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Mayonnaise is a thick, creamy sauce or dressing made with oil, eggs, lemon juice or vinegar, and seasonings. It is not it same as salad dressing, which usually contains no egg and generally is sweeter than mayonnaise.

The History of Mayonnaise

Mayo was invented in 1756, by French chef Duc de Richelieu. After the French beat the British at Port Mahon, he created a victory feast that included a cream and egg sauce. Realizing that the kitchen had no cream, Richelieu substituted olive oil for the cream and a new culinary realization was born. The chef called the new sauce "Mahonnaise" for the victory of the French.

Mayonnaise is an emulsion, which is a mixture of two fluids that normally can not be combined. Not combining oil and water is the traditional example. Emulsifying is done one ingredient to another - slowly adding one to the other while simultaneously rapidly mixing. This spreads and suspends extremely small droplets of one fluid by the other. However, the two fluids would separate rapidly again if a dispersant was not added. The dispersants and the coordination between the two fluids stabilize the mixture. The eggs and gelatin are emulsifiers. In mayonnaise, the dispersant is eggs, which contains lecithin, a fat dispersant. Chemically, the emulsions collide, heterogeneous mixtures are which are composed from extremely small particles which are suspended in another unmixable material. These particles are larger than molecules, but less than one thousandth of an inch in width. Small particles like this do not settle out and will pass right through filter paper. The particles in the emulsion are can be solid, liquid, or gas. The medium that they are suspended in can be a solid, liquid or gas (although gas colloids cannot be suspended in gas).

Emulsions are liquid-liquid colloids, tiny liquid droplets suspended in another liquid. Emulsions are usually thick in texture and satiny in appearance.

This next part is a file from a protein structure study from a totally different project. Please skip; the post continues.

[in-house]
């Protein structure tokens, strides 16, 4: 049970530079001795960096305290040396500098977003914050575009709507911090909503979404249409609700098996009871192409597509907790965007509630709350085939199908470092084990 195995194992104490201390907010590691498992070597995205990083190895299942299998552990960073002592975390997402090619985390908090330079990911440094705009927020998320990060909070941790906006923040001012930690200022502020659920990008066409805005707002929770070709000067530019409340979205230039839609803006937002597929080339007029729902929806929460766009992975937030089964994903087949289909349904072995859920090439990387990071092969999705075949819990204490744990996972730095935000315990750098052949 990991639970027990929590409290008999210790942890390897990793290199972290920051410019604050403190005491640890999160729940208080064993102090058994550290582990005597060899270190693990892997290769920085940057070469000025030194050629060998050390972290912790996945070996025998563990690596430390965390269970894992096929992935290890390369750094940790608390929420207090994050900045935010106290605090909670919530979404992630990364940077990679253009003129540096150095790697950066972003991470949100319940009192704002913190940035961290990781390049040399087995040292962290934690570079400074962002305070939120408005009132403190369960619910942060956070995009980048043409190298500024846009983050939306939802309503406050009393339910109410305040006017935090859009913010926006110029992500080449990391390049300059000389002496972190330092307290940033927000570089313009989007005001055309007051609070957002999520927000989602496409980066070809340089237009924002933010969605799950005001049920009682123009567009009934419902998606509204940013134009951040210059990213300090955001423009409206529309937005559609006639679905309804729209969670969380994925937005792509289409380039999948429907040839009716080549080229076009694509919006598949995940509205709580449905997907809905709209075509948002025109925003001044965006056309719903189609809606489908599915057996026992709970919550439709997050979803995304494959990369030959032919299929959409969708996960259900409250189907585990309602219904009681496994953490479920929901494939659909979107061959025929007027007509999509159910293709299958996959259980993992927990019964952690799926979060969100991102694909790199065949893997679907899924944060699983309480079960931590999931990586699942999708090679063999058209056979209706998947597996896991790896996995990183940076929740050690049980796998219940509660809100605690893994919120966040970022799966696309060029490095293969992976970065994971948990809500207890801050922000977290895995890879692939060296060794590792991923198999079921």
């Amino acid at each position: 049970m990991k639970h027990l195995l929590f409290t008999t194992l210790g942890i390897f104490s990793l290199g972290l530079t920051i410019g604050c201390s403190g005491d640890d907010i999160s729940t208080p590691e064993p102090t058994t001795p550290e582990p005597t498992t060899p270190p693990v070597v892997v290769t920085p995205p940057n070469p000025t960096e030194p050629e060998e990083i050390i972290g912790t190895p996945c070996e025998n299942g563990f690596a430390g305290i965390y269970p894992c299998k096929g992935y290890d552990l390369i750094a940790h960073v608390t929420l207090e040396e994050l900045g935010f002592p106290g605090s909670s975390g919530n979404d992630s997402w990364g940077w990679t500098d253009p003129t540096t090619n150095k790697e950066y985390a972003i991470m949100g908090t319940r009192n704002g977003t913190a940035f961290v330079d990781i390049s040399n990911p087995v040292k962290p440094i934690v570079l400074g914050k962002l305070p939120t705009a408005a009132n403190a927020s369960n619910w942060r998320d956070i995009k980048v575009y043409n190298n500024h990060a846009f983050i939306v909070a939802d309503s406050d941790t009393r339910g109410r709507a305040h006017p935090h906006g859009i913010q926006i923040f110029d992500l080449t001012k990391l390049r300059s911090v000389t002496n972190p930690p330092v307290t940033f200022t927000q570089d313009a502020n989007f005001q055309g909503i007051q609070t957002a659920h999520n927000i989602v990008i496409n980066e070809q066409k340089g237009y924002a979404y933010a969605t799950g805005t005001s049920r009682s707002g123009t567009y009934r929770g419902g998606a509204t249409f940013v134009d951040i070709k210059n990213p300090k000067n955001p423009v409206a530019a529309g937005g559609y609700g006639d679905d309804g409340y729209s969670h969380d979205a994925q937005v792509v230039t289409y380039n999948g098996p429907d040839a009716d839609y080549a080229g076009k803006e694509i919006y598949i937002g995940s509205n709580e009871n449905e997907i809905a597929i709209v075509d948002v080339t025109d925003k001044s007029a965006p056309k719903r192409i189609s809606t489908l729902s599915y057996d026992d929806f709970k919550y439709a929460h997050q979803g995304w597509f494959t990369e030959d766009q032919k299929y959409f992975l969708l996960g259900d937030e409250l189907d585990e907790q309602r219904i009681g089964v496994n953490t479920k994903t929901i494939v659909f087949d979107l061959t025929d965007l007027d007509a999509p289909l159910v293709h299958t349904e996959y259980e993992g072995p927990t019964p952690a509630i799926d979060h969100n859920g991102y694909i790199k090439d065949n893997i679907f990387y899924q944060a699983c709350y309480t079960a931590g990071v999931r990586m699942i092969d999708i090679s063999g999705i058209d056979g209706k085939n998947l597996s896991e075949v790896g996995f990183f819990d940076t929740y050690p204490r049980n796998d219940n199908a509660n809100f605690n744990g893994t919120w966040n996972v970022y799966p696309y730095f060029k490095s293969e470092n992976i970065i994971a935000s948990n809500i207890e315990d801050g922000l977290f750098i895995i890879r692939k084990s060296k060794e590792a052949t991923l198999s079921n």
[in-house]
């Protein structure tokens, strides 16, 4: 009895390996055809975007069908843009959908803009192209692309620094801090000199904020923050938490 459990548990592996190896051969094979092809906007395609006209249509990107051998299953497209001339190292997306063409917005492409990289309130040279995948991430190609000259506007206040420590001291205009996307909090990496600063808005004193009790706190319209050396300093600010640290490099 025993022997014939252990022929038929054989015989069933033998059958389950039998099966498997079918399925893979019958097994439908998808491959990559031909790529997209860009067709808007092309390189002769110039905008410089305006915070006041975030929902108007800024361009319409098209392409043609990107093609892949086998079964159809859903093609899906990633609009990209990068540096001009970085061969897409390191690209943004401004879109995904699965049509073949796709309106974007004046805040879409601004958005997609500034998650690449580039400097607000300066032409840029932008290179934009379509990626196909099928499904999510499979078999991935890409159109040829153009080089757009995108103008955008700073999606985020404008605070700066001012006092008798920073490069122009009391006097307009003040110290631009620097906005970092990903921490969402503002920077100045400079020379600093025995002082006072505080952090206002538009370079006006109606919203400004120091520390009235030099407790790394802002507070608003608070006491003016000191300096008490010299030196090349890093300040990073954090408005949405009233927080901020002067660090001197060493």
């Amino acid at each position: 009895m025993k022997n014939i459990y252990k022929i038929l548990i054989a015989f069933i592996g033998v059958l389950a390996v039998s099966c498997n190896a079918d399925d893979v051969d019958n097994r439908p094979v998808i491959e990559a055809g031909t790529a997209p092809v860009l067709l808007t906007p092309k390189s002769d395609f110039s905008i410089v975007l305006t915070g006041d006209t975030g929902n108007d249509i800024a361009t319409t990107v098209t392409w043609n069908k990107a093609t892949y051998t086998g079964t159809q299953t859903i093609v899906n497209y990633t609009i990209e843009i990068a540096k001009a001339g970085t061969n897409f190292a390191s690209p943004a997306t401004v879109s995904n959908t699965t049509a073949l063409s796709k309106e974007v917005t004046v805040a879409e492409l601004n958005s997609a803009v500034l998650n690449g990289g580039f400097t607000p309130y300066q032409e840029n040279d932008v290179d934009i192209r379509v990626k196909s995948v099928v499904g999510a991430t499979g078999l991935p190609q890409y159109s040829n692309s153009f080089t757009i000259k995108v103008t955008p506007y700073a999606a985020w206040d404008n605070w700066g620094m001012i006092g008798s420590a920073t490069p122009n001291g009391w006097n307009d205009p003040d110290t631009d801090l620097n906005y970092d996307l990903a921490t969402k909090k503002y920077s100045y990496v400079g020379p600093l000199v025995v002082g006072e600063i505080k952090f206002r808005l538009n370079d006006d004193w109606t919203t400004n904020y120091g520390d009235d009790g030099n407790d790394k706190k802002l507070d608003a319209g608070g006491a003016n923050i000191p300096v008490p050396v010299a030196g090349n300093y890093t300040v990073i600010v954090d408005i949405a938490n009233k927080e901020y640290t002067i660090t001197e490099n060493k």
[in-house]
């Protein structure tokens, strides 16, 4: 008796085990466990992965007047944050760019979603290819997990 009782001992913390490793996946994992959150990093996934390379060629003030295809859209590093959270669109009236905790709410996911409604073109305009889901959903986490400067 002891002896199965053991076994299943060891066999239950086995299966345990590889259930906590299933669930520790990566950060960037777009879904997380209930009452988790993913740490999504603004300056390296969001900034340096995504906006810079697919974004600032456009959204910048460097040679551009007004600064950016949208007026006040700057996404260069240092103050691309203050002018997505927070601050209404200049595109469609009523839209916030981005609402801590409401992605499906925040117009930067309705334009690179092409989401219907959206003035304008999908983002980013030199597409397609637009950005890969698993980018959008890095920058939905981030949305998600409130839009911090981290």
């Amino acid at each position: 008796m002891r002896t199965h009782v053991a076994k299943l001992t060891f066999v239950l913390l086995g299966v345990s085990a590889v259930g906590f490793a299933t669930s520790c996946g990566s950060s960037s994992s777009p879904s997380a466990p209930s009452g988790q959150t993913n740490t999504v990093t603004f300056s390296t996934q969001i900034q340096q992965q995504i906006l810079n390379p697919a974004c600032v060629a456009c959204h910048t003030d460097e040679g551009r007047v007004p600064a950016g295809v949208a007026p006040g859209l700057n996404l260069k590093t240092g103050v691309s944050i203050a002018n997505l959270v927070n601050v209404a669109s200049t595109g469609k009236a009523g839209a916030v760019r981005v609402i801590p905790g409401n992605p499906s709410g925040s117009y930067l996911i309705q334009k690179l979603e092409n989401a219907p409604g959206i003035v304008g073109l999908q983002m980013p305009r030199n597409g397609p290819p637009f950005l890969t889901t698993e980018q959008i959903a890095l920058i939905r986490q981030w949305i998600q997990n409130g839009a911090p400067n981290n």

Emulsions are used in many different ways:

  • by pharmacists, as a vehicle for medication
  • in photography, to coat plates, film and paper
  • in explosives, paints, coatings, make-up and detergents
  • in food, including baked goods and confectionery products

Making Mayonnaise

Mayonnaise is made by combining lemon juice or vinegar with eggs. Eggs (containing the dispersant lecithin) bind up the ingredients and prevent separation. Then, oil is added bit by bit while the mixture is rapidly mixed. Adding oil too rapidly (or having an inadequate, fast whisking method) will prevent the two fluids from combining (emulsifying). But once the sauce starts to thicken, the oil can be more rapidly added. Seasoning is mixed in after the oil has been added. Blenders, mixers and food processors make it easy to make homemade mayonnaise, which many gourmets feel is far superior in taste and consistency to commercial mayonnaise. Since homemade mayonnaise is uncooked, be sure to use the freshest eggs possible, and ones that you are reasonably sure are free from salmonella. Homemade mayonnaise will last three to four days in the refrigerator. Commercial mayonnaise, which will last up to six months in the refrigerator, contain at least 65-percent oil by weight (except reduced-fat and fat-free mayonnaises). The standard of identity law also requires that all commercial "real mayonnaise" use only egg as an emulsifier. Reduced fat mayonnaise, which isn't considered real mayonnaise, usually contains modified food starch, cellulose gel and other thickeners and emulsifiers.

Mayonnaise is used as the base for other sauces, such as tartar sauce and thousand-island salad dressing. Aioli is garlic-flavored mayonnaise. Another classic emulsion sauce is hollandaise, which is a cooked mixture of butter, egg yolks and lemon juice.